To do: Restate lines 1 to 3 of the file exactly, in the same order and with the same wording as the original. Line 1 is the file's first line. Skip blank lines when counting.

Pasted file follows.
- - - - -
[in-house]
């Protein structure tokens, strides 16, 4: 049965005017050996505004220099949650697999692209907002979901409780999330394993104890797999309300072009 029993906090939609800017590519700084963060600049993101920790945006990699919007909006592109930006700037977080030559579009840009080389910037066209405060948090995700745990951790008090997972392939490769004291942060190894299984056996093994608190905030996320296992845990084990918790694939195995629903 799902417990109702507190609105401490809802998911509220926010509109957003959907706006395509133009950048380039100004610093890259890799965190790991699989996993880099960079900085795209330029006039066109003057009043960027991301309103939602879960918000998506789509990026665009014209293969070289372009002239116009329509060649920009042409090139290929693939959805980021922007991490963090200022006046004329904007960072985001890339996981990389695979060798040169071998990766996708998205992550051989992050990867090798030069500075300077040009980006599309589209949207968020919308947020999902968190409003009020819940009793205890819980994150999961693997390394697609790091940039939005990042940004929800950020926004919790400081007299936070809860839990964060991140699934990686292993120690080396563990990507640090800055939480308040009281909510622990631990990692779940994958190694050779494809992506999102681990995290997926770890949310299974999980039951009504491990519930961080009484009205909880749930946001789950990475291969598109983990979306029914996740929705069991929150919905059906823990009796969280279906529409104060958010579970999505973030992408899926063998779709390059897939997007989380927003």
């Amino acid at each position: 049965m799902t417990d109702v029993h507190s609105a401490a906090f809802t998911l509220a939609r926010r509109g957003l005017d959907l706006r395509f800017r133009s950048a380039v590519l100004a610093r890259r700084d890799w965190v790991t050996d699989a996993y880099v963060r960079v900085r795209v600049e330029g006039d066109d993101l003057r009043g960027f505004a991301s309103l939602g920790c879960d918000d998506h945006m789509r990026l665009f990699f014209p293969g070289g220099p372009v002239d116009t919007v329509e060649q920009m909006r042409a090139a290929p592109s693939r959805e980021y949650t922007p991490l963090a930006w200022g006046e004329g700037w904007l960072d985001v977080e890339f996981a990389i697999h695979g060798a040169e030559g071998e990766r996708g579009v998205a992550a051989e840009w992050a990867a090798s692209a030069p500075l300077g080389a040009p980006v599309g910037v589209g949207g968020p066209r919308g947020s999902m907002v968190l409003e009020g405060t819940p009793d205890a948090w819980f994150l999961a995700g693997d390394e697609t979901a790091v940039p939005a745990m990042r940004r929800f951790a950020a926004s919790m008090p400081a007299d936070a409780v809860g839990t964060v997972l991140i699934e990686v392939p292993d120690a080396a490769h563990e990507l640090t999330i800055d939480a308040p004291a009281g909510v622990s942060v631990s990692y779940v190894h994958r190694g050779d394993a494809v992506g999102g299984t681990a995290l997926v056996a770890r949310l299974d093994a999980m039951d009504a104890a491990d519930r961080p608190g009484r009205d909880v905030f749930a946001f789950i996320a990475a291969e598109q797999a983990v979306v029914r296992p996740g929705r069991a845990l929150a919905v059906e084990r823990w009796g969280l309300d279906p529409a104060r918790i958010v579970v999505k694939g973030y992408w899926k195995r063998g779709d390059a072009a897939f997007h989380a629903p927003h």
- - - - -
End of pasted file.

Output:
[in-house]
């Protein structure tokens, strides 16, 4: 049965005017050996505004220099949650697999692209907002979901409780999330394993104890797999309300072009 029993906090939609800017590519700084963060600049993101920790945006990699919007909006592109930006700037977080030559579009840009080389910037066209405060948090995700745990951790008090997972392939490769004291942060190894299984056996093994608190905030996320296992845990084990918790694939195995629903 799902417990109702507190609105401490809802998911509220926010509109957003959907706006395509133009950048380039100004610093890259890799965190790991699989996993880099960079900085795209330029006039066109003057009043960027991301309103939602879960918000998506789509990026665009014209293969070289372009002239116009329509060649920009042409090139290929693939959805980021922007991490963090200022006046004329904007960072985001890339996981990389695979060798040169071998990766996708998205992550051989992050990867090798030069500075300077040009980006599309589209949207968020919308947020999902968190409003009020819940009793205890819980994150999961693997390394697609790091940039939005990042940004929800950020926004919790400081007299936070809860839990964060991140699934990686292993120690080396563990990507640090800055939480308040009281909510622990631990990692779940994958190694050779494809992506999102681990995290997926770890949310299974999980039951009504491990519930961080009484009205909880749930946001789950990475291969598109983990979306029914996740929705069991929150919905059906823990009796969280279906529409104060958010579970999505973030992408899926063998779709390059897939997007989380927003």
């Amino acid at each position: 049965m799902t417990d109702v029993h507190s609105a401490a906090f809802t998911l509220a939609r926010r509109g957003l005017d959907l706006r395509f800017r133009s950048a380039v590519l100004a610093r890259r700084d890799w965190v790991t050996d699989a996993y880099v963060r960079v900085r795209v600049e330029g006039d066109d993101l003057r009043g960027f505004a991301s309103l939602g920790c879960d918000d998506h945006m789509r990026l665009f990699f014209p293969g070289g220099p372009v002239d116009t919007v329509e060649q920009m909006r042409a090139a290929p592109s693939r959805e980021y949650t922007p991490l963090a930006w200022g006046e004329g700037w904007l960072d985001v977080e890339f996981a990389i697999h695979g060798a040169e030559g071998e990766r996708g579009v998205a992550a051989e840009w992050a990867a090798s692209a030069p500075l300077g080389a040009p980006v599309g910037v589209g949207g968020p066209r919308g947020s999902m907002v968190l409003e009020g405060t819940p009793d205890a948090w819980f994150l999961a995700g693997d390394e697609t979901a790091v940039p939005a745990m990042r940004r929800f951790a950020a926004s919790m008090p400081a007299d936070a409780v809860g839990t964060v997972l991140i699934e990686v392939p292993d120690a080396a490769h563990e990507l640090t999330i800055d939480a308040p004291a009281g909510v622990s942060v631990s990692y779940v190894h994958r190694g050779d394993a494809v992506g999102g299984t681990a995290l997926v056996a770890r949310l299974d093994a999980m039951d009504a104890a491990d519930r961080p608190g009484r009205d909880v905030f749930a946001f789950i996320a990475a291969e598109q797999a983990v979306v029914r296992p996740g929705r069991a845990l929150a919905v059906e084990r823990w009796g969280l309300d279906p529409a104060r918790i958010v579970v999505k694939g973030y992408w899926k195995r063998g779709d390059a072009a897939f997007h989380a629903p927003h």